Employment Law Report
Executive Action on Non-Competes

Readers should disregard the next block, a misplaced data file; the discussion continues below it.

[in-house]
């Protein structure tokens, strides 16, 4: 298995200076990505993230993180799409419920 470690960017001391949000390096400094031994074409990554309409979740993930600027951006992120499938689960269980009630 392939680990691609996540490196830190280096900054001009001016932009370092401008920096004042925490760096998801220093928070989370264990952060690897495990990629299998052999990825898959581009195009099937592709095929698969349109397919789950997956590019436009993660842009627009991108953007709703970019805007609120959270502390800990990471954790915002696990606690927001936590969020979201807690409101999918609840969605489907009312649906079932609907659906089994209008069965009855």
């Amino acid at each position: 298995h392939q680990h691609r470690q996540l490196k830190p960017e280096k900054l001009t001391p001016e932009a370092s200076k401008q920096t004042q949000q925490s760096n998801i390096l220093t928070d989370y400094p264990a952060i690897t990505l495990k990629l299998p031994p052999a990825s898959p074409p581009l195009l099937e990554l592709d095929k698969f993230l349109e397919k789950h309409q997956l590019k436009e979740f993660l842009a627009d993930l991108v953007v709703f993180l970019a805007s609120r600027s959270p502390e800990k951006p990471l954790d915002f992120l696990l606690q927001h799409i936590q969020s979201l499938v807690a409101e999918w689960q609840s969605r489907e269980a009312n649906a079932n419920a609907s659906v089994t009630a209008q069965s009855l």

Dating back to the Obama Administration, there has been discussion about the perceived need for non-compete reform at both the state and federal levels. A number of state legislatures have passed reform measures. Legislative reforms at the federal level, however, have not gained traction, and were all but guaranteed to fail during the Trump Administration. It appears that may soon change. During his campaign for the presidency, Joe Biden pledged to pass legislation eliminating non-competes, except where “absolutely necessary to protect a narrowly defined category of trade secrets.” Now, President Biden is expected to announce in the coming days an executive order cracking down on the use of non-compete agreements. More specifically, it has been reported that the Administration plans to direct the Federal Trade Commission to implement rules that restrict or prohibit the use of employee non-competes. The specifics of the anticipated order have not been publicly announced. However, if Biden’s campaign messaging is any indication of what may come, it appears that the focus could be to limit use of non-competes to situations involving trade secrets. If that is the case, the order will have a drastic impact upon the field of non-compete law, as protection of trade secrets is only one of a number of interests that are commonly recognized as justifications for enforcement of non-competes. For example, employers who currently use geographically-defined non-competes to protect customer relationships may have to restructure their agreements into customer non-solicitation restrictions. Likewise, employers who invest in unique, specialized training for their employees—which, as of now, may justify the use of a non-compete in various states—may simply lose the ability to prevent their competitors from immediately gaining the benefit of that investment. We will continue to monitor developments in this important area and provide further updates. Return here often to stay informed.